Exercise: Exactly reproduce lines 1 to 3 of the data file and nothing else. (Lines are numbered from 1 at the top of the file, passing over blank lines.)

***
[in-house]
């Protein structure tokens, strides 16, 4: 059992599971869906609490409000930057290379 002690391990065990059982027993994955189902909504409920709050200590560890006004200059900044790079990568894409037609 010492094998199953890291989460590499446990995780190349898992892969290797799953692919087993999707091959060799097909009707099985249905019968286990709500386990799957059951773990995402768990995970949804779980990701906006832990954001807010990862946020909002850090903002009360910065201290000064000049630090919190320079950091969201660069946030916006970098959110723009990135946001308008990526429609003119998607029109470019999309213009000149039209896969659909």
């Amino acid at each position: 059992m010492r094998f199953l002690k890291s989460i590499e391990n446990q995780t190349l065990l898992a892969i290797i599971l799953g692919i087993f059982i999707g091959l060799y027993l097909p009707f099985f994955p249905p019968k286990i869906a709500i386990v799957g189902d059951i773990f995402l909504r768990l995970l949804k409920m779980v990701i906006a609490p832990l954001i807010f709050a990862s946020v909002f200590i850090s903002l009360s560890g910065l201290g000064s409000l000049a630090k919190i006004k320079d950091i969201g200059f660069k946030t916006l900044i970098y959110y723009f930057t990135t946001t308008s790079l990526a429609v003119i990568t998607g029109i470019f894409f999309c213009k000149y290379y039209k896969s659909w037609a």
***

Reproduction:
[in-house]
């Protein structure tokens, strides 16, 4: 059992599971869906609490409000930057290379 002690391990065990059982027993994955189902909504409920709050200590560890006004200059900044790079990568894409037609 010492094998199953890291989460590499446990995780190349898992892969290797799953692919087993999707091959060799097909009707099985249905019968286990709500386990799957059951773990995402768990995970949804779980990701906006832990954001807010990862946020909002850090903002009360910065201290000064000049630090919190320079950091969201660069946030916006970098959110723009990135946001308008990526429609003119998607029109470019999309213009000149039209896969659909």
């Amino acid at each position: 059992m010492r094998f199953l002690k890291s989460i590499e391990n446990q995780t190349l065990l898992a892969i290797i599971l799953g692919i087993f059982i999707g091959l060799y027993l097909p009707f099985f994955p249905p019968k286990i869906a709500i386990v799957g189902d059951i773990f995402l909504r768990l995970l949804k409920m779980v990701i906006a609490p832990l954001i807010f709050a990862s946020v909002f200590i850090s903002l009360s560890g910065l201290g000064s409000l000049a630090k919190i006004k320079d950091i969201g200059f660069k946030t916006l900044i970098y959110y723009f930057t990135t946001t308008s790079l990526a429609v003119i990568t998607g029109i470019f894409f999309c213009k000149y290379y039209k896969s659909w037609a």